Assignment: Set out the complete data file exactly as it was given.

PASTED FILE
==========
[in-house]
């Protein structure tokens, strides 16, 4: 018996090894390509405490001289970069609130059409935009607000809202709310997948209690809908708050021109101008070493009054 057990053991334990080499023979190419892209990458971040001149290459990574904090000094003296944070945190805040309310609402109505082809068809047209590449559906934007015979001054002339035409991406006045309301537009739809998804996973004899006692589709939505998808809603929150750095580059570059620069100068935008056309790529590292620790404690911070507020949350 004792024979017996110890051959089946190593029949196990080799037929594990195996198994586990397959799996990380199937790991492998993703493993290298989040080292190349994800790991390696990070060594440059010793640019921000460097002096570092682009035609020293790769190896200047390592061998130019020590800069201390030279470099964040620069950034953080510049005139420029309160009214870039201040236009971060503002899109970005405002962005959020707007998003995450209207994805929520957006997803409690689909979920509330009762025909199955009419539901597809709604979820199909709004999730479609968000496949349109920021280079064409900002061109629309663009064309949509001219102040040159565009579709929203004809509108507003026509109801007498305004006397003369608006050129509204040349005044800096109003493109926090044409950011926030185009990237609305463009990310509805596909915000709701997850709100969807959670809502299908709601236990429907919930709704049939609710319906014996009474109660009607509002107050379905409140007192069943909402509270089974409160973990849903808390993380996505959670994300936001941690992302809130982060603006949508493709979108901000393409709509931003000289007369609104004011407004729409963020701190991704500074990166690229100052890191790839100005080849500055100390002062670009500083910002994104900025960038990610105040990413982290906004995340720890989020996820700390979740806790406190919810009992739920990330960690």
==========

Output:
[in-house]
């Protein structure tokens, strides 16, 4: 018996090894390509405490001289970069609130059409935009607000809202709310997948209690809908708050021109101008070493009054 057990053991334990080499023979190419892209990458971040001149290459990574904090000094003296944070945190805040309310609402109505082809068809047209590449559906934007015979001054002339035409991406006045309301537009739809998804996973004899006692589709939505998808809603929150750095580059570059620069100068935008056309790529590292620790404690911070507020949350 004792024979017996110890051959089946190593029949196990080799037929594990195996198994586990397959799996990380199937790991492998993703493993290298989040080292190349994800790991390696990070060594440059010793640019921000460097002096570092682009035609020293790769190896200047390592061998130019020590800069201390030279470099964040620069950034953080510049005139420029309160009214870039201040236009971060503002899109970005405002962005959020707007998003995450209207994805929520957006997803409690689909979920509330009762025909199955009419539901597809709604979820199909709004999730479609968000496949349109920021280079064409900002061109629309663009064309949509001219102040040159565009579709929203004809509108507003026509109801007498305004006397003369608006050129509204040349005044800096109003493109926090044409950011926030185009990237609305463009990310509805596909915000709701997850709100969807959670809502299908709601236990429907919930709704049939609710319906014996009474109660009607509002107050379905409140007192069943909402509270089974409160973990849903808390993380996505959670994300936001941690992302809130982060603006949508493709979108901000393409709509931003000289007369609104004011407004729409963020701190991704500074990166690229100052890191790839100005080849500055100390002062670009500083910002994104900025960038990610105040990413982290906004995340720890989020996820700390979740806790406190919810009992739920990330960690």